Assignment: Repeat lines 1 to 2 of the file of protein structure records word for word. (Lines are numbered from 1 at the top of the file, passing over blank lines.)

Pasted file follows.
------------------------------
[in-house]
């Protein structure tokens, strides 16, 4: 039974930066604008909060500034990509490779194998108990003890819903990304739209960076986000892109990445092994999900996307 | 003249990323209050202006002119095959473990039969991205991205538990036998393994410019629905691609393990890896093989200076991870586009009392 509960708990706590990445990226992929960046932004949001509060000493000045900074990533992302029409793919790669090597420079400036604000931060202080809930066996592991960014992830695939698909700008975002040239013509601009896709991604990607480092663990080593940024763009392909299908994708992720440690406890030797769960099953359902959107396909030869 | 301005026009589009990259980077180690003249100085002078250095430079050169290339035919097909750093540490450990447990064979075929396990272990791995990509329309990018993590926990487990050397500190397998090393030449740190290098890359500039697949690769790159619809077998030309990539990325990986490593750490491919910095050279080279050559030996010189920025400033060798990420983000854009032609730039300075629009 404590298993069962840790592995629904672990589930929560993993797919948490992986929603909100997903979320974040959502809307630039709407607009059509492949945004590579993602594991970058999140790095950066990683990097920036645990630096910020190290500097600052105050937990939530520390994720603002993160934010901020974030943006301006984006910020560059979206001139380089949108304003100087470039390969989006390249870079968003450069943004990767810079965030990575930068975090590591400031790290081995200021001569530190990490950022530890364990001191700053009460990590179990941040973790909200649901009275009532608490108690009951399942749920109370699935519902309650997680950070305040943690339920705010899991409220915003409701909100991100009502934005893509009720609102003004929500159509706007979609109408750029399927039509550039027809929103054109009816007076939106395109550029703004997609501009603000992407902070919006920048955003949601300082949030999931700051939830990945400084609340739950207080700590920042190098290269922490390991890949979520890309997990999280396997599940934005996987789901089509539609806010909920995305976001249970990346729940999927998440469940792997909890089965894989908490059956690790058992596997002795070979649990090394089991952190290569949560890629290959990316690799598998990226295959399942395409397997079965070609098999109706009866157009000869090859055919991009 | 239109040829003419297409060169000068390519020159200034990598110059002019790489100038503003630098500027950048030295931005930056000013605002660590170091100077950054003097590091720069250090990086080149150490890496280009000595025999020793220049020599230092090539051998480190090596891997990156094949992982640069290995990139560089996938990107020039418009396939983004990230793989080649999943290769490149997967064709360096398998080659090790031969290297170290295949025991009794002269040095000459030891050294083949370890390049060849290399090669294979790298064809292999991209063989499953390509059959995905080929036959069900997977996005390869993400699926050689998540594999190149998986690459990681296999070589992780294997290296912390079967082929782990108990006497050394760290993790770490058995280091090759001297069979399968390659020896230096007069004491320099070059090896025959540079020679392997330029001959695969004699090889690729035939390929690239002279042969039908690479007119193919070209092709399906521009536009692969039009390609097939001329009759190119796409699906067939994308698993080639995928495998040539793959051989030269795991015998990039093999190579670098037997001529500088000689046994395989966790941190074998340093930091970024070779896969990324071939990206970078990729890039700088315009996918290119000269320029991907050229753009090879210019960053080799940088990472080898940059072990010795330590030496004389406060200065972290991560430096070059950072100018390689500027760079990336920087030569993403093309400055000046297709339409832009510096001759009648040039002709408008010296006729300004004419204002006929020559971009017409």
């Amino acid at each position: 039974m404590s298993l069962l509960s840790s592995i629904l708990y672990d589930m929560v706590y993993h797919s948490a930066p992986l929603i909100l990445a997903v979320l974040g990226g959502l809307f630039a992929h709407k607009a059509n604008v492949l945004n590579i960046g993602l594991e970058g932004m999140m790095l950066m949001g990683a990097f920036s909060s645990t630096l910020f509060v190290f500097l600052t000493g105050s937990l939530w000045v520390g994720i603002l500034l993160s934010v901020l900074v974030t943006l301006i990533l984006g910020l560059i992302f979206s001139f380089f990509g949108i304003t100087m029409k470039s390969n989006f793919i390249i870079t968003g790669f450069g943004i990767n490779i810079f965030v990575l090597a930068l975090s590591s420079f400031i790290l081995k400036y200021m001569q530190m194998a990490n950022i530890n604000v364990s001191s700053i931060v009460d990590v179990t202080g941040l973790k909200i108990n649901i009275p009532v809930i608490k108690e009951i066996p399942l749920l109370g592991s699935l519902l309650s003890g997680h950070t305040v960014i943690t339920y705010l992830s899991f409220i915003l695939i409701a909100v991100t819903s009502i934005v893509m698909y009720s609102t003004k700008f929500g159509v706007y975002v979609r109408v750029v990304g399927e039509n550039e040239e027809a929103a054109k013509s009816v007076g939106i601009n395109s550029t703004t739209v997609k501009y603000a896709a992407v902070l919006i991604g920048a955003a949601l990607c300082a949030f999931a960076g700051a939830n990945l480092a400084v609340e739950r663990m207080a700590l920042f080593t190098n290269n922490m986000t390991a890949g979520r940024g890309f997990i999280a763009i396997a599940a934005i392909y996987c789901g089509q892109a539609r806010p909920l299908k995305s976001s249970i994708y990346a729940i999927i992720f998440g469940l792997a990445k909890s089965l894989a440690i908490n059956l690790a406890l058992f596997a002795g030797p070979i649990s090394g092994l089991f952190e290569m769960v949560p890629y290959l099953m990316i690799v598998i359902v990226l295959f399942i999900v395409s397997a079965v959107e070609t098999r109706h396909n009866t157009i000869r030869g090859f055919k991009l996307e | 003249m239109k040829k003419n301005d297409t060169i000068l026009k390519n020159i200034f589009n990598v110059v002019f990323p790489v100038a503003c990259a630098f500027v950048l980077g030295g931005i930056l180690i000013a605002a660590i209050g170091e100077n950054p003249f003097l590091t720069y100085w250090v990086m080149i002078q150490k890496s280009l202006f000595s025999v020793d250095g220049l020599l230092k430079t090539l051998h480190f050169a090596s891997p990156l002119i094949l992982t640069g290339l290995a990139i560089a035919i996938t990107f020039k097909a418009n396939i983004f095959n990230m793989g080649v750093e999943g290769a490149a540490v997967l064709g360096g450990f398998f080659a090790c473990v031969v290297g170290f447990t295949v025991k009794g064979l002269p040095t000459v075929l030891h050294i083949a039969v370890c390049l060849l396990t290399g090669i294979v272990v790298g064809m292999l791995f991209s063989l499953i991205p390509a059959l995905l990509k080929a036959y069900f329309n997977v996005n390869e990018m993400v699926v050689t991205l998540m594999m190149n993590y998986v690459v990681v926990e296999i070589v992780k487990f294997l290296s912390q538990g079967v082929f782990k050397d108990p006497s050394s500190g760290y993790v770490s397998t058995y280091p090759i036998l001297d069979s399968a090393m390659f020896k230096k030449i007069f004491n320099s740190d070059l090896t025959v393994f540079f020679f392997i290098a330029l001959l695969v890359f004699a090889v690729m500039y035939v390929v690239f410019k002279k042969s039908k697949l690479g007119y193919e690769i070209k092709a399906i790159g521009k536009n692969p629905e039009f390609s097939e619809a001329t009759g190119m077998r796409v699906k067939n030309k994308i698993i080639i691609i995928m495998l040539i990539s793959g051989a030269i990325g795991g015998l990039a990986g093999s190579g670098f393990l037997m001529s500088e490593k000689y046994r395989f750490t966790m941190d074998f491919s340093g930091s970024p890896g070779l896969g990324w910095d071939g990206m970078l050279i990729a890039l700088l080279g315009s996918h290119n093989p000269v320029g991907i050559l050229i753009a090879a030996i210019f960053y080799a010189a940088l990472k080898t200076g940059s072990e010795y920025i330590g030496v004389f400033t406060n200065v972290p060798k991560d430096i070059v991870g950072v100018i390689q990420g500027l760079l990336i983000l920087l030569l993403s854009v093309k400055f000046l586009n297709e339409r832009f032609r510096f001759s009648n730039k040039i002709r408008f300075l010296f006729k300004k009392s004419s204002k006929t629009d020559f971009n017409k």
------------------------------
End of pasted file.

[in-house]
């Protein structure tokens, strides 16, 4: 039974930066604008909060500034990509490779194998108990003890819903990304739209960076986000892109990445092994999900996307 | 003249990323209050202006002119095959473990039969991205991205538990036998393994410019629905691609393990890896093989200076991870586009009392 509960708990706590990445990226992929960046932004949001509060000493000045900074990533992302029409793919790669090597420079400036604000931060202080809930066996592991960014992830695939698909700008975002040239013509601009896709991604990607480092663990080593940024763009392909299908994708992720440690406890030797769960099953359902959107396909030869 | 301005026009589009990259980077180690003249100085002078250095430079050169290339035919097909750093540490450990447990064979075929396990272990791995990509329309990018993590926990487990050397500190397998090393030449740190290098890359500039697949690769790159619809077998030309990539990325990986490593750490491919910095050279080279050559030996010189920025400033060798990420983000854009032609730039300075629009 404590298993069962840790592995629904672990589930929560993993797919948490992986929603909100997903979320974040959502809307630039709407607009059509492949945004590579993602594991970058999140790095950066990683990097920036645990630096910020190290500097600052105050937990939530520390994720603002993160934010901020974030943006301006984006910020560059979206001139380089949108304003100087470039390969989006390249870079968003450069943004990767810079965030990575930068975090590591400031790290081995200021001569530190990490950022530890364990001191700053009460990590179990941040973790909200649901009275009532608490108690009951399942749920109370699935519902309650997680950070305040943690339920705010899991409220915003409701909100991100009502934005893509009720609102003004929500159509706007979609109408750029399927039509550039027809929103054109009816007076939106395109550029703004997609501009603000992407902070919006920048955003949601300082949030999931700051939830990945400084609340739950207080700590920042190098290269922490390991890949979520890309997990999280396997599940934005996987789901089509539609806010909920995305976001249970990346729940999927998440469940792997909890089965894989908490059956690790058992596997002795070979649990090394089991952190290569949560890629290959990316690799598998990226295959399942395409397997079965070609098999109706009866157009000869090859055919991009 | 239109040829003419297409060169000068390519020159200034990598110059002019790489100038503003630098500027950048030295931005930056000013605002660590170091100077950054003097590091720069250090990086080149150490890496280009000595025999020793220049020599230092090539051998480190090596891997990156094949992982640069290995990139560089996938990107020039418009396939983004990230793989080649999943290769490149997967064709360096398998080659090790031969290297170290295949025991009794002269040095000459030891050294083949370890390049060849290399090669294979790298064809292999991209063989499953390509059959995905080929036959069900997977996005390869993400699926050689998540594999190149998986690459990681296999070589992780294997290296912390079967082929782990108990006497050394760290993790770490058995280091090759001297069979399968390659020896230096007069004491320099070059090896025959540079020679392997330029001959695969004699090889690729035939390929690239002279042969039908690479007119193919070209092709399906521009536009692969039009390609097939001329009759190119796409699906067939994308698993080639995928495998040539793959051989030269795991015998990039093999190579670098037997001529500088000689046994395989966790941190074998340093930091970024070779896969990324071939990206970078990729890039700088315009996918290119000269320029991907050229753009090879210019960053080799940088990472080898940059072990010795330590030496004389406060200065972290991560430096070059950072100018390689500027760079990336920087030569993403093309400055000046297709339409832009510096001759009648040039002709408008010296006729300004004419204002006929020559971009017409």